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Our holdings include hundreds of glass and film negatives/transparencies that we've scanned ourselves; in addition, many other photos on this site were extracted from reference images (high-resolution tiffs) in the Library of Congress research archive. (To query the database click here.) They are adjusted, restored and reworked by your webmaster in accordance with his aesthetic sensibilities before being downsized and turned into the jpegs you see here. All of these images (including "derivative works") are protected by copyright laws of the United States and other jurisdictions and may not be sold, reproduced or otherwise used for commercial purposes without permission.

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[REV 25-NOV-2014]

 
 
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VINTAGRAPH • WPA • WWII • AUSTRALIA TRAVEL, c. 1930

Electri City 1906

Electri City 1906

Houghton, Michigan, circa 1906. "Shelden Street." Houghton was nothing if not well wired. 8x10 dry plate glass negative, Detroit Publishing Co. View full size.

 

Organic movement of 104 years ago

Aw, it WAS something beyond well wired.
The streets were well fertilized.

Digital City 2010

The location of the photographer crouched under the hot black cloth is exactly where "Welcome to Houghton" walkway currently is.

[Or was. The skywalk is gone now (see below). - Dave]


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Houghton memories

I attended Michigan Technological University in Houghton in the '60s and immediately recognized this scene. The magnificent Douglas House hotel is still there and looks amazingly unchanged, as are many of the other downtown building on Shelden Avenue. The wires are gone, though.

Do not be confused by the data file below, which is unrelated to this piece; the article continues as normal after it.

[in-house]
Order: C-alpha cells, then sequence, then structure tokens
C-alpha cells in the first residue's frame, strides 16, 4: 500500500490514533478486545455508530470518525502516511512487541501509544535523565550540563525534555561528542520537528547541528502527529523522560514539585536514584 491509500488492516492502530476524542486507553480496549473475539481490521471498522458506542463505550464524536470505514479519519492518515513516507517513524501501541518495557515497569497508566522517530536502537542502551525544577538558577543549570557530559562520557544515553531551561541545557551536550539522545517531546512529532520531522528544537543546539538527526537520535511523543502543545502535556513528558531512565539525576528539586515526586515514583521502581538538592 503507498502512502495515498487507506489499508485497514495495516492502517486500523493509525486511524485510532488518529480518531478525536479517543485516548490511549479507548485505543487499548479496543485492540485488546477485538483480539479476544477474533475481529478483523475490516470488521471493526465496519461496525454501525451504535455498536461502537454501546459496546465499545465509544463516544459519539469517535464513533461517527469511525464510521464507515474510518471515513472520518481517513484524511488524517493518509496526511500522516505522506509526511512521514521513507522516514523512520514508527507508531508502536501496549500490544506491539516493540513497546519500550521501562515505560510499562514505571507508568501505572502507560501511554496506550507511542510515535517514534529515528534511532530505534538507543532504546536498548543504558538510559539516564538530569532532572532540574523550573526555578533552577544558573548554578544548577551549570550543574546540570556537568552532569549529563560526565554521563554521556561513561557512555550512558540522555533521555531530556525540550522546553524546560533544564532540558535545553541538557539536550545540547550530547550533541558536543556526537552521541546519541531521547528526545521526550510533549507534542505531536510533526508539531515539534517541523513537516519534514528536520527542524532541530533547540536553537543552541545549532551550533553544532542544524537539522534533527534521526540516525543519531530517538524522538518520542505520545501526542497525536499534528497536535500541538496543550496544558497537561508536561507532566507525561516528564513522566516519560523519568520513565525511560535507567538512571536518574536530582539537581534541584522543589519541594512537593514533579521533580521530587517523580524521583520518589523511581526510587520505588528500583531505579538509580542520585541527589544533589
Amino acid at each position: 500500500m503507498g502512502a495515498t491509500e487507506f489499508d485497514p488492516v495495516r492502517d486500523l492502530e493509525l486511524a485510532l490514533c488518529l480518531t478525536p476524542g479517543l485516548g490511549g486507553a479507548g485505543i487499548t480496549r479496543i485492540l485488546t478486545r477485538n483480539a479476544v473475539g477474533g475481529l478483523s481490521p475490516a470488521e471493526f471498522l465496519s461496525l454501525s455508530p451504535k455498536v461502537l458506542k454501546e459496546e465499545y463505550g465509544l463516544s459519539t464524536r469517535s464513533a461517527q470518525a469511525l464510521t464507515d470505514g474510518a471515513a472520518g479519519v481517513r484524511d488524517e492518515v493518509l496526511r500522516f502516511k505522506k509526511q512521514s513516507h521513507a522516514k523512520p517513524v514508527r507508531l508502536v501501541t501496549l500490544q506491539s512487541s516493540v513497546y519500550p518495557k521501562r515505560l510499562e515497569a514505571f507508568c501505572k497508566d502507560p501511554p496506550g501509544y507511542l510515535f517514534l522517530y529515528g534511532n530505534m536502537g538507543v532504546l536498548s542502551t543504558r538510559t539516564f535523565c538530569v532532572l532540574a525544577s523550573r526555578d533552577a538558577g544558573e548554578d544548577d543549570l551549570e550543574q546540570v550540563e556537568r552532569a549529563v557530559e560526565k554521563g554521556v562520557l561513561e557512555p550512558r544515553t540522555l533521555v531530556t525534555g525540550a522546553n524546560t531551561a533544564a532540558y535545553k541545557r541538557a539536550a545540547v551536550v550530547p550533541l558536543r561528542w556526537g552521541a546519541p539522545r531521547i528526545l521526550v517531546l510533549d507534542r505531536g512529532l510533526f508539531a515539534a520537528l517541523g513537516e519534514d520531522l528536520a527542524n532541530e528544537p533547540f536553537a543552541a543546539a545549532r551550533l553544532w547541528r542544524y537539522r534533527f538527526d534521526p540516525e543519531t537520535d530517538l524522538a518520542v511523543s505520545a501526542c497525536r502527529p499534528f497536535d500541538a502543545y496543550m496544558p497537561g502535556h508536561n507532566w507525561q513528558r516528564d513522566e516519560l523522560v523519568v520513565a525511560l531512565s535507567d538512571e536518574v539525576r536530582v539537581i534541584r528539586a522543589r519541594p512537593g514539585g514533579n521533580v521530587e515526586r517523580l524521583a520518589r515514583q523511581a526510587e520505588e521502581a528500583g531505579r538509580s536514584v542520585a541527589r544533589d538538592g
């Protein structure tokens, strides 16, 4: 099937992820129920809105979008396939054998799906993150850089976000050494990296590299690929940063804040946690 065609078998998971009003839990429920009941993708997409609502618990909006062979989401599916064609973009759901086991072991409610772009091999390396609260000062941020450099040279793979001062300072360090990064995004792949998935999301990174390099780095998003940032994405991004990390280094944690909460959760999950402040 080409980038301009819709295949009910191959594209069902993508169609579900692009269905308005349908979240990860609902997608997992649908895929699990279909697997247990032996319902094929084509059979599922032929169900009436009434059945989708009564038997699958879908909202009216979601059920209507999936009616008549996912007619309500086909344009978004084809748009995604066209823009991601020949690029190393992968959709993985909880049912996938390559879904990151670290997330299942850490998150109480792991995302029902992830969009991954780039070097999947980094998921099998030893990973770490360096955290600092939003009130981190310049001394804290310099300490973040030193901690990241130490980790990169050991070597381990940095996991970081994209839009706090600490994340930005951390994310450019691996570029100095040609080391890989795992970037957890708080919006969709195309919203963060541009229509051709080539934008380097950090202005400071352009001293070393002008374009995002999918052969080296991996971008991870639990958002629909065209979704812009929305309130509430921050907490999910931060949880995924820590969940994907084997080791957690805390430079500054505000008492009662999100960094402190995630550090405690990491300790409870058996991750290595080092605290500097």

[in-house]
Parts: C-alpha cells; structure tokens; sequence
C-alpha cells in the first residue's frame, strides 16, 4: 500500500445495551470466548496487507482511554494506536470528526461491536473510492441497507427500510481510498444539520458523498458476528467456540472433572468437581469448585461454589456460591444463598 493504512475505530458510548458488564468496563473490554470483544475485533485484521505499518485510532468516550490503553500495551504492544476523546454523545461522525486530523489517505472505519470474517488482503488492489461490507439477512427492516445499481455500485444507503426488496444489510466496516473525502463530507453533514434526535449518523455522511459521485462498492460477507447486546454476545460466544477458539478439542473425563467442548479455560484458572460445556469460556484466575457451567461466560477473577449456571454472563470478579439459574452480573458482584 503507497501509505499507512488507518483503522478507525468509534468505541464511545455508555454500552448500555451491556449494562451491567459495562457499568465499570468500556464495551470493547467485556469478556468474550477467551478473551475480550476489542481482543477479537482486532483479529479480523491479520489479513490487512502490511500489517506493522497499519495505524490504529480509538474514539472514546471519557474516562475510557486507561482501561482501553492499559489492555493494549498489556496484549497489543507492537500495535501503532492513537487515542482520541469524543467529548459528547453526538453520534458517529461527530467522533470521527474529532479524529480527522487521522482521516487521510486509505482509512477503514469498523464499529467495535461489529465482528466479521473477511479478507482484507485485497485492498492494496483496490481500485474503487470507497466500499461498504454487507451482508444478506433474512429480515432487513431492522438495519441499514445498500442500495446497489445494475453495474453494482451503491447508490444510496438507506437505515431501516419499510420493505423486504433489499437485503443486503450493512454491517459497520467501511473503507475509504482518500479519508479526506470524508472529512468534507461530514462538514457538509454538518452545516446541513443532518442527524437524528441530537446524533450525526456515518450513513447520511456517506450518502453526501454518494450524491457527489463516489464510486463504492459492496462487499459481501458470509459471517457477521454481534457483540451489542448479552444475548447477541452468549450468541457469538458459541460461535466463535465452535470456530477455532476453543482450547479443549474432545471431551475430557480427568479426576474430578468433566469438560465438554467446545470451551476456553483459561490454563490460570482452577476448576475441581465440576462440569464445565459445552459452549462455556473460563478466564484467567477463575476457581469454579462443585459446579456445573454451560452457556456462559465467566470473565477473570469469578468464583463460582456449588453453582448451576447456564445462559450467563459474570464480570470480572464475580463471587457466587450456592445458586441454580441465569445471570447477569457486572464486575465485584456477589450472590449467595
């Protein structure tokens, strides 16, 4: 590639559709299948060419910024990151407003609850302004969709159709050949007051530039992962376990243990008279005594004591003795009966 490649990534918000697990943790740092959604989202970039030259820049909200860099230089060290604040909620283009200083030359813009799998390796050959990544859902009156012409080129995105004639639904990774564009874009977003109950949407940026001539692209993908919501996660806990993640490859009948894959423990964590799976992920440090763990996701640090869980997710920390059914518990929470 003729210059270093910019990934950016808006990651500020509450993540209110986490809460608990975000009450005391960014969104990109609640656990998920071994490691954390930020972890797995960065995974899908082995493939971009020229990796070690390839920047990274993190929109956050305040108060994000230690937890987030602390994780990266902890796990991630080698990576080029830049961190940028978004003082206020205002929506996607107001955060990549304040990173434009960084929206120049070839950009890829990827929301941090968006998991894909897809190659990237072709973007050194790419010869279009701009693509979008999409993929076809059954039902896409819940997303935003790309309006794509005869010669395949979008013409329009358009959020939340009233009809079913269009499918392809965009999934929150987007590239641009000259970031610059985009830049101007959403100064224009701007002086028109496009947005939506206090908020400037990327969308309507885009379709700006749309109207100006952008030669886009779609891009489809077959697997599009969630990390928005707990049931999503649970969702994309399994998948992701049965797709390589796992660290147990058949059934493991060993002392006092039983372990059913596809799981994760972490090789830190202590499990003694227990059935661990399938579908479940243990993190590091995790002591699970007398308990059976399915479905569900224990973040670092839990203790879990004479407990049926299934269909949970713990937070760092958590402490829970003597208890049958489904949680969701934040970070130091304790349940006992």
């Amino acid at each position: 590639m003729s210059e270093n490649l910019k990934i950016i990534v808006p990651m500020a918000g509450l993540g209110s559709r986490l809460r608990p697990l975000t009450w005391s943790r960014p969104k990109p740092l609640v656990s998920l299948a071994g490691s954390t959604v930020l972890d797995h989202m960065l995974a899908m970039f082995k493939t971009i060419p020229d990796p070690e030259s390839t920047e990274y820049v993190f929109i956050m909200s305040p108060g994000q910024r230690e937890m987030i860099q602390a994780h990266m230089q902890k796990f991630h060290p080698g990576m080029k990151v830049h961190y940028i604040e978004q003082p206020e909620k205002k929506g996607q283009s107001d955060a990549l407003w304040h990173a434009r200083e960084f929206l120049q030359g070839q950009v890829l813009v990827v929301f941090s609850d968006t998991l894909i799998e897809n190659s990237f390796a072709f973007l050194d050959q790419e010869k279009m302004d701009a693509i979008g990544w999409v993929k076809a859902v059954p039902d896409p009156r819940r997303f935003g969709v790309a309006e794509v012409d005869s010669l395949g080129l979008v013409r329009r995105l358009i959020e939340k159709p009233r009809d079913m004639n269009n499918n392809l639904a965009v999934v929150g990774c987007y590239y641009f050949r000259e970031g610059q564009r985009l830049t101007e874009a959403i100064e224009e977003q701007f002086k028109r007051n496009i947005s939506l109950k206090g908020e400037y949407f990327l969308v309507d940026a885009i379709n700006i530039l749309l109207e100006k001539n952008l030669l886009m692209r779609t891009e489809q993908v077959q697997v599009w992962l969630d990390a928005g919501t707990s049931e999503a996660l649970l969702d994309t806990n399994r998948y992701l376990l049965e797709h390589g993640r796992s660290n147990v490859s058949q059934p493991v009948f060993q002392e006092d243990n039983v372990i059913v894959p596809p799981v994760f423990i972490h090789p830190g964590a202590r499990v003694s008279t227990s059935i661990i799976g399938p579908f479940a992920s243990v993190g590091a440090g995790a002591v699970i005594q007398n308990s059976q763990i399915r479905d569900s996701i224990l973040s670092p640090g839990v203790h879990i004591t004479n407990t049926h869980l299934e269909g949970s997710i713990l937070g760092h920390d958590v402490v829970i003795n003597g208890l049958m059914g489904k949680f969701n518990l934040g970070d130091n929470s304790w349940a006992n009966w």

Hey, I live there!

Here's an updated view from 2008. Since then, they've replaced the streetlights, removed that skywalk, and the street is now brick.

Bright Lights, Big City

I never realized Houghton was that large of a town at the turn of the century. My great grandparents emigrated from Canada to Houghton in the late 1870s. My grandfather worked as a sawyer in the lumber industry till about 1905, when he moved to the really big city -- Detroit.

It could almost be today

I immediately recognized it. I wish I still lived there-- I'd shoot you a picture. Of the four buildings in the foreground, three are still there. The one front left is gone. The back right one still has the tiny windowed panels over the main windows.

A memory

More going on then than today.

Butterick patterns

These are still sold today. I looked them up and they are selling their closeout styles for 3 bucks each. They retailed for 50 cents new in the early 60's when I sold them.

 
THE 100-YEAR-OLD PHOTO BLOG
Shorpy.com | History in HD is a vintage photo blog featuring thousands of high-definition images from the 1850s to 1950s. The site is named after Shorpy Higginbotham, a teenage coal miner who lived 100 years ago.

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